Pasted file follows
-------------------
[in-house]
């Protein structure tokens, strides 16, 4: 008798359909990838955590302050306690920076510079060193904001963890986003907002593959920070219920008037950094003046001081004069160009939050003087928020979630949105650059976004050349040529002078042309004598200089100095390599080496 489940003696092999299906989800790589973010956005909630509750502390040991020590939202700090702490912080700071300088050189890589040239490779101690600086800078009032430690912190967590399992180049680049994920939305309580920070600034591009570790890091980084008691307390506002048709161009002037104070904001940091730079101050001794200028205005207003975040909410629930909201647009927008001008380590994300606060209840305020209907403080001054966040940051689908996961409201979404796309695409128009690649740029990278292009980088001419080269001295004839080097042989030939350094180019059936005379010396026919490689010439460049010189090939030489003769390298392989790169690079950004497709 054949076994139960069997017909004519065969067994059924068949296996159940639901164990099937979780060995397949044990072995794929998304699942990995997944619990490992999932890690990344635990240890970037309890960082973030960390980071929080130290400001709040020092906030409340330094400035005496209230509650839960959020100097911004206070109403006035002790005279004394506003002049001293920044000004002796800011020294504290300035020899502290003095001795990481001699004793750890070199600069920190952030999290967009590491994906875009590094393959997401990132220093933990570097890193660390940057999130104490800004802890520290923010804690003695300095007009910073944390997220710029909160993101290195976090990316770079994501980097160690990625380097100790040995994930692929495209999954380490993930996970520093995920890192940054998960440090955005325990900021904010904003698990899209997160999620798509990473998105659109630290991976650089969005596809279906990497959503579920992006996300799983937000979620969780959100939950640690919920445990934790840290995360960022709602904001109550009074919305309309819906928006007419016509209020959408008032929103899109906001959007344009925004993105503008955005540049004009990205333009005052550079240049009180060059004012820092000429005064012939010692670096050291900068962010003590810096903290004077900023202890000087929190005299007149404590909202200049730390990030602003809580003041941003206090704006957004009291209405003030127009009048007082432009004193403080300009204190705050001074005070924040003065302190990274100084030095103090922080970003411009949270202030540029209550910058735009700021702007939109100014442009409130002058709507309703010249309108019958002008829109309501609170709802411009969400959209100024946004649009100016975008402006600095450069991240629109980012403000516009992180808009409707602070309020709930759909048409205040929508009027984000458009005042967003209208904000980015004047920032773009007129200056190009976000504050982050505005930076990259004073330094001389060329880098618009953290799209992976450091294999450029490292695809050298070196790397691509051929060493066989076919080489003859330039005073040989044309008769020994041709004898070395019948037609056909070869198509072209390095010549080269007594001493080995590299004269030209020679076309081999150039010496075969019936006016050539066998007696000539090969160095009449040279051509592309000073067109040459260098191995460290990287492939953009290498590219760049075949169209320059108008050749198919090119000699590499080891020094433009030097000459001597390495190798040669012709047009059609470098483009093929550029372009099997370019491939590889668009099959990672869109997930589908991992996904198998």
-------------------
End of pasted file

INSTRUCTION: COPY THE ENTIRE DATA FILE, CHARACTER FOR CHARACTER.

[in-house]
């Protein structure tokens, strides 16, 4: 008798359909990838955590302050306690920076510079060193904001963890986003907002593959920070219920008037950094003046001081004069160009939050003087928020979630949105650059976004050349040529002078042309004598200089100095390599080496 489940003696092999299906989800790589973010956005909630509750502390040991020590939202700090702490912080700071300088050189890589040239490779101690600086800078009032430690912190967590399992180049680049994920939305309580920070600034591009570790890091980084008691307390506002048709161009002037104070904001940091730079101050001794200028205005207003975040909410629930909201647009927008001008380590994300606060209840305020209907403080001054966040940051689908996961409201979404796309695409128009690649740029990278292009980088001419080269001295004839080097042989030939350094180019059936005379010396026919490689010439460049010189090939030489003769390298392989790169690079950004497709 054949076994139960069997017909004519065969067994059924068949296996159940639901164990099937979780060995397949044990072995794929998304699942990995997944619990490992999932890690990344635990240890970037309890960082973030960390980071929080130290400001709040020092906030409340330094400035005496209230509650839960959020100097911004206070109403006035002790005279004394506003002049001293920044000004002796800011020294504290300035020899502290003095001795990481001699004793750890070199600069920190952030999290967009590491994906875009590094393959997401990132220093933990570097890193660390940057999130104490800004802890520290923010804690003695300095007009910073944390997220710029909160993101290195976090990316770079994501980097160690990625380097100790040995994930692929495209999954380490993930996970520093995920890192940054998960440090955005325990900021904010904003698990899209997160999620798509990473998105659109630290991976650089969005596809279906990497959503579920992006996300799983937000979620969780959100939950640690919920445990934790840290995360960022709602904001109550009074919305309309819906928006007419016509209020959408008032929103899109906001959007344009925004993105503008955005540049004009990205333009005052550079240049009180060059004012820092000429005064012939010692670096050291900068962010003590810096903290004077900023202890000087929190005299007149404590909202200049730390990030602003809580003041941003206090704006957004009291209405003030127009009048007082432009004193403080300009204190705050001074005070924040003065302190990274100084030095103090922080970003411009949270202030540029209550910058735009700021702007939109100014442009409130002058709507309703010249309108019958002008829109309501609170709802411009969400959209100024946004649009100016975008402006600095450069991240629109980012403000516009992180808009409707602070309020709930759909048409205040929508009027984000458009005042967003209208904000980015004047920032773009007129200056190009976000504050982050505005930076990259004073330094001389060329880098618009953290799209992976450091294999450029490292695809050298070196790397691509051929060493066989076919080489003859330039005073040989044309008769020994041709004898070395019948037609056909070869198509072209390095010549080269007594001493080995590299004269030209020679076309081999150039010496075969019936006016050539066998007696000539090969160095009449040279051509592309000073067109040459260098191995460290990287492939953009290498590219760049075949169209320059108008050749198919090119000699590499080891020094433009030097000459001597390495190798040669012709047009059609470098483009093929550029372009099997370019491939590889668009099959990672869109997930589908991992996904198998």